[vc_row][vc_column width=”1/4″][vc_single_image image=”7697″ img_size=”full” alignment=”center”][vc_empty_space][vc_custom_heading text=”This week’s blog comes from Ryan Mulligan, the Nason Group’s Chief Empathizer. ” font_container=”tag:h4|text_align:center|color:%23f5671a” use_theme_fonts=”yes”][/vc_column][vc_column width=”3/4″][vc_column_text]My family eats at Wendy’s a lot. It’s one of the few places where our son, Hobbs, can actually sit through an entire meal, giving us a sense of normalcy.
Hobbs has autism and wears headphones most places we go. Sitting calmly, even in a quiet environment, is a challenge for his body. Though we know it’s important for us to be out in the world as a family, my wife or I often end up in the car helping him through a sensory overload while the others finish eating.
Thankfully, the Wendy’s in our neighborhood gives us the best shot at a normal eating experience. It has the calmest music, quietest patrons, and softest carpet (important for muffling the noise). Not to mention, Hobbs’s favorite food, without question, is chili and Caesar salad.
A few weeks ago, when I was desperate to get out of the house, Hobbs and I headed to Wendy’s. When Hobbs made his usual loud vocal tics and shouts at the counter, Devina, the cashier, just smiled and took our order. It’s pretty obvious he has special needs, especially when I have him order food using his communication tablet that says aloud whatever pictures he chooses.
Want. Drink. Soda. Want. Eat. Caesar Salad.
After getting our food, we sat in the least stimulating area of the dining area that I could find and worked through my usual checklist. No loud music or TV? Check. No breakable decorations? Check. No people to disturb? Check.
As I was finishing my burger, Devina came over to our booth and leaned down close to my ear. “I need to fill the ice machine,” she said softly. “Would it be ok if I do it now or would you prefer that I wait until y’all are finished?”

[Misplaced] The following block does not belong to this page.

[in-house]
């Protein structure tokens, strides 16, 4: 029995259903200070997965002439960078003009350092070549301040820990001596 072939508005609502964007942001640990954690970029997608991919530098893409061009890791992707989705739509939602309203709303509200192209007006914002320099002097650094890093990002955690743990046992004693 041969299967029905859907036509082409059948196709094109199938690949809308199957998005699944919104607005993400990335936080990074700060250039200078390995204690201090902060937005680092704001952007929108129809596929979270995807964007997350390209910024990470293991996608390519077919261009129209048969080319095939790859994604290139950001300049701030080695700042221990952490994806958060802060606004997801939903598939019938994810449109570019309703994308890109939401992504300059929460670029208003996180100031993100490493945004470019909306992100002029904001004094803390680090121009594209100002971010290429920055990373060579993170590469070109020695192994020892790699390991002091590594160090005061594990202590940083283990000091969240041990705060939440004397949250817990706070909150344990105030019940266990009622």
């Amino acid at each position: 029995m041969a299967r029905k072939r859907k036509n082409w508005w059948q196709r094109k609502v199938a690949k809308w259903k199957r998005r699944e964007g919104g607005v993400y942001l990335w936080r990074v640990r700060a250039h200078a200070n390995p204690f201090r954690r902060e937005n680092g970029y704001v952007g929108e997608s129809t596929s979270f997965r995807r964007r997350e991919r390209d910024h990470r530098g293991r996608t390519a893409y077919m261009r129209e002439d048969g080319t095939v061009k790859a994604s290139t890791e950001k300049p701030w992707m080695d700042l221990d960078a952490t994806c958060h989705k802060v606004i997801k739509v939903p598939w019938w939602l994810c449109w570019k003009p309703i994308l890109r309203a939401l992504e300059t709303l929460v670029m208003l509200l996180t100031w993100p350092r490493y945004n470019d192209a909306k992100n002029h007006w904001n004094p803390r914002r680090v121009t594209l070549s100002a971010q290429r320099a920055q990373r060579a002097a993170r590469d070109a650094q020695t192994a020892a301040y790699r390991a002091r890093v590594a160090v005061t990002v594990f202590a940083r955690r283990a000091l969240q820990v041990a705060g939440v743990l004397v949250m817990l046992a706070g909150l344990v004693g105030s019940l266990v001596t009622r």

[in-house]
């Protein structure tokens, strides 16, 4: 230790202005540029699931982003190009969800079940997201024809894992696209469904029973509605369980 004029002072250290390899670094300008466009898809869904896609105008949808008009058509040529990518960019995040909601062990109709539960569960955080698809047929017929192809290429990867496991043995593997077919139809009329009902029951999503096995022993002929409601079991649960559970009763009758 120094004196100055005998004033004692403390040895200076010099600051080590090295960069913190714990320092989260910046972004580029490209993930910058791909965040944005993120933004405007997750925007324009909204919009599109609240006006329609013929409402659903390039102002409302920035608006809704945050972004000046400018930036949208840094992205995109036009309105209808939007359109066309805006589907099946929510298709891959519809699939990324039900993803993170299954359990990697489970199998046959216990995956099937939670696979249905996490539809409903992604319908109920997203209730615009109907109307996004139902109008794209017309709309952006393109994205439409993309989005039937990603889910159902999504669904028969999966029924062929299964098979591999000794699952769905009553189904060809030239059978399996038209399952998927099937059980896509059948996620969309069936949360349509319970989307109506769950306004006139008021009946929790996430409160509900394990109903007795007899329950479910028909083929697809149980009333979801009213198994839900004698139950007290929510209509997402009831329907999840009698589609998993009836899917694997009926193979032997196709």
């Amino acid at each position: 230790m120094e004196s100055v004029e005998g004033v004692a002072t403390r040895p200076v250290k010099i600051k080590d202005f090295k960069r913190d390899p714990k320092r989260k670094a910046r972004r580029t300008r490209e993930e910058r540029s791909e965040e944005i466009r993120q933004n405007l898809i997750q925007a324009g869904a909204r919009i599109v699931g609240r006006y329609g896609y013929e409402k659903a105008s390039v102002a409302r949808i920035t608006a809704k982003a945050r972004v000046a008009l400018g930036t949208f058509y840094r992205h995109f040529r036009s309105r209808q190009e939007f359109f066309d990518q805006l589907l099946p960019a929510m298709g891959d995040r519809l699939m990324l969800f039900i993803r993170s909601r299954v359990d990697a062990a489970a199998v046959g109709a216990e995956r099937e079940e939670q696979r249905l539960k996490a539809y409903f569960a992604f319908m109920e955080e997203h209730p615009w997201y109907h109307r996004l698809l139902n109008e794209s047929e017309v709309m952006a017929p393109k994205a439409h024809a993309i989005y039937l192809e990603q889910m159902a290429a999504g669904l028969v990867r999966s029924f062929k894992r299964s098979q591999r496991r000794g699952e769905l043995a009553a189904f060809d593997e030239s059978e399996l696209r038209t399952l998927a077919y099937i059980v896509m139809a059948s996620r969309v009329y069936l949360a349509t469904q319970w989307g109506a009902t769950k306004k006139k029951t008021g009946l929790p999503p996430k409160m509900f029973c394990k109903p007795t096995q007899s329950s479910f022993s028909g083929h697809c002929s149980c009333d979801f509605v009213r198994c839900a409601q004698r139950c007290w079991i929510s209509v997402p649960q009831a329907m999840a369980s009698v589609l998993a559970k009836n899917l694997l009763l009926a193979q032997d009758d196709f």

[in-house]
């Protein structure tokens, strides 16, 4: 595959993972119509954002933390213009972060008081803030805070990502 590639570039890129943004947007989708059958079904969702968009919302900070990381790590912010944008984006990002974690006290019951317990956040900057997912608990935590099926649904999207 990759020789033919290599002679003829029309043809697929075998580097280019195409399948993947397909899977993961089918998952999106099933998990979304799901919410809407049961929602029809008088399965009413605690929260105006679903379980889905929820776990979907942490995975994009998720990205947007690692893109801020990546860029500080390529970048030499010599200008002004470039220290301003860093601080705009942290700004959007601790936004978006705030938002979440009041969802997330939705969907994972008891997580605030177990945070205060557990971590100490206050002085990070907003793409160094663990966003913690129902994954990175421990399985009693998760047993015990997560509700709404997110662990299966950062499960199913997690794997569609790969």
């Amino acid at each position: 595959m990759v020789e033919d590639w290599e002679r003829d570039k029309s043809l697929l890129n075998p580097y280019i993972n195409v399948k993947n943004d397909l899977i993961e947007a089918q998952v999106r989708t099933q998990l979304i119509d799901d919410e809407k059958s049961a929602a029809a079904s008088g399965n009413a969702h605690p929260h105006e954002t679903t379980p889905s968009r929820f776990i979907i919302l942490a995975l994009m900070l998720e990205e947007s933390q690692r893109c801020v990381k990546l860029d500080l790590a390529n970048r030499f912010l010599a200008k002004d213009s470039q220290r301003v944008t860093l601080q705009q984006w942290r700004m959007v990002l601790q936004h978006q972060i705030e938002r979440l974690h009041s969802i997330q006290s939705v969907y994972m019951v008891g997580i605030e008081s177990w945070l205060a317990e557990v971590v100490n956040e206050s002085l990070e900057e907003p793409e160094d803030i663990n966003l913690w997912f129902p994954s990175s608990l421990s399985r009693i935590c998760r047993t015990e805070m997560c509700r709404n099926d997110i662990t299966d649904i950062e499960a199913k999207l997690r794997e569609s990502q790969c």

I felt my chest collapse, instantly realizing how tense I get when we eat with Hobbs in public. My answer back was half in tears. “Of course, thank you for asking. That means so much. Yes, go ahead. Thank you so much.”
Devina’s eyes were half-fixed on Hobbs as she poured three buckets of ice into the dispenser, ready to stop at any second.
As we drove away, I called the store manager to tell her about this remarkable moment that her staff created for us. Then I called the corporate hotline to brag about Devina and to tell them about our family’s love of Wendy’s. My eyes were red from tears as I tried to explain how a simple question affected me so deeply. It was overwhelming to feel so much care and respect from a total stranger.
At the Nason Group, our design principles are Know Me, Surprise Me, and Make it Easy for Me. All three of these came into play during my lunch at Wendy’s and reignited my passion to engage these principles in my work as a health care disruptor.
By paying attention to the humans around us, we have the potential to create game-changing experiences that change lives. Ready to join us?[/vc_column_text][vc_empty_space][vc_empty_space][/vc_column][/vc_row][vc_row simple_background_color=”#f5671a”][vc_column][vc_empty_space height=”102px”][/vc_column][/vc_row]